The NHL labour situation has hit another roadblock.
The NHL Players' Association says the league has rejected its latest proposal, one that union head Donald Fehr called "a clear outline" to end the dispute.
Fehr says he received a voicemail from the league saying that the moves the players made were not acceptable and that there was no reason to remain in New York for more talks.
The union head says this latest development suggests the labour dispute will "not be resolved in the immediate future."
"What can we tell the hockey fans of Canada? You can tell them that it looks like this is not going to be resolved in the immediate future," Fehr said. "I hope that turns out to be wrong. But that's certainly the message that we have today."
The league has not commented on the proposal or the status of the talks.
Fehr says he doesn't know when the two sides will meet again.
"They indicated that they will get back to us, so I assume at some point in due time they will," he said.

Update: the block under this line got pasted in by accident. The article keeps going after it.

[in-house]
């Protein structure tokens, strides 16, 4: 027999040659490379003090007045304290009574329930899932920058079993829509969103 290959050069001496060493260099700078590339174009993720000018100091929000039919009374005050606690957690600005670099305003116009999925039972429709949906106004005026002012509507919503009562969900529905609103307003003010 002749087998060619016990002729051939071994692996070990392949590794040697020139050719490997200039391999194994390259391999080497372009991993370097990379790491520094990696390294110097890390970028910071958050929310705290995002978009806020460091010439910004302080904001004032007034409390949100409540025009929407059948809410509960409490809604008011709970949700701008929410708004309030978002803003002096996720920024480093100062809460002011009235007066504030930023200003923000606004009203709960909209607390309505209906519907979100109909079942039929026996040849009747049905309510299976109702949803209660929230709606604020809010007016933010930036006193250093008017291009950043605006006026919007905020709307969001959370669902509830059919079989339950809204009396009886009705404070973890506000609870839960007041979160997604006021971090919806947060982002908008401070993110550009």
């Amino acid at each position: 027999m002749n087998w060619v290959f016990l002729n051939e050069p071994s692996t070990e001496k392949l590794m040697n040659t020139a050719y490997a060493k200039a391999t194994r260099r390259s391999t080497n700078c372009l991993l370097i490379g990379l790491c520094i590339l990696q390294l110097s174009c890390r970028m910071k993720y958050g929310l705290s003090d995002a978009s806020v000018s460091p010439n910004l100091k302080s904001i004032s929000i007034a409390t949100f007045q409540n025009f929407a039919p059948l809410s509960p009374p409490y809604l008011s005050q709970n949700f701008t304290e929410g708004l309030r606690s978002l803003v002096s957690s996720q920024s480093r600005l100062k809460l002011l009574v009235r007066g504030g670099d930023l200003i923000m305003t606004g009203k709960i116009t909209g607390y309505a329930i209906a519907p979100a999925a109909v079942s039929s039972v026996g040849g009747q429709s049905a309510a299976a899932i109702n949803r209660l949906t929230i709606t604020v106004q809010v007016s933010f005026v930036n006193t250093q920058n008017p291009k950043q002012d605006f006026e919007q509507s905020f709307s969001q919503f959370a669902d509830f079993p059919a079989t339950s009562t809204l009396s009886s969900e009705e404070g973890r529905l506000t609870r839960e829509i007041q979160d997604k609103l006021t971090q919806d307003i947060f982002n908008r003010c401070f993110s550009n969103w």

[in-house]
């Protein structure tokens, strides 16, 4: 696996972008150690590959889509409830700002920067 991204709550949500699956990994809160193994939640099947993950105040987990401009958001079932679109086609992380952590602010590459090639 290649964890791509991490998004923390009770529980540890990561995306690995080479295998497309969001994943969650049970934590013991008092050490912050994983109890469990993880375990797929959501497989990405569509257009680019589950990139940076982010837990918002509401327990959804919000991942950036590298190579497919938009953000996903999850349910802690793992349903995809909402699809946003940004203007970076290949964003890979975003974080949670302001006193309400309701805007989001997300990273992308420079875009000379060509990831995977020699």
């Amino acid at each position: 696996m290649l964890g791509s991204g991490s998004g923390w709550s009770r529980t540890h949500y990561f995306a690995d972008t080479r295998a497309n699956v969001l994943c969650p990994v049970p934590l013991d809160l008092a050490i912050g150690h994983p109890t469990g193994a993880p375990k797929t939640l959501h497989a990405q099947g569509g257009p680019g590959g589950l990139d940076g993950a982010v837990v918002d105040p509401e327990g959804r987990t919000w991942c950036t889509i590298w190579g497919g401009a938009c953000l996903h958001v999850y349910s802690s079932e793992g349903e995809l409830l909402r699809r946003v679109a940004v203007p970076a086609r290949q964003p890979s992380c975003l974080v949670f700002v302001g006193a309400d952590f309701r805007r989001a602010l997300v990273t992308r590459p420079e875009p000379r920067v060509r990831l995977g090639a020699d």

He made the comments only a few minutes after detailing the players' proposal to the media.
He said the players "responded comprehensively" to the issues that had been the focus of meetings over the last couple of days.
Those issues included player pensions and transition payments.
Fehr says he believes the two sides are "clearly very close if not on top of one another in connection with most of the major issues."
He says the union presented an eight-year proposal with an option for opting out after Year 6.
The developments come after the two sides held bargaining sessions Tuesday and Wednesday that stretched well into the wee hours.
The sides returned to the table for about an hour Thursday night with a much smaller group than the one that met the previous two days.
Deputy commissioner Bill Daly and general counsel Bob Batterman represented the league while Fehr and special counsel Steve Fehr sat in for the union along with a group of players.
None of the six league owners who were part of marathon sessions Tuesday and Wednesday took part.
Four members of that group — Pittsburgh's Ron Burkle, Tampa's Jeff Vinik, Toronto's Larry Tanenbaum and Winnipeg's Mark Chipman — were considered moderates who travelled to New York in an effort to broker a deal.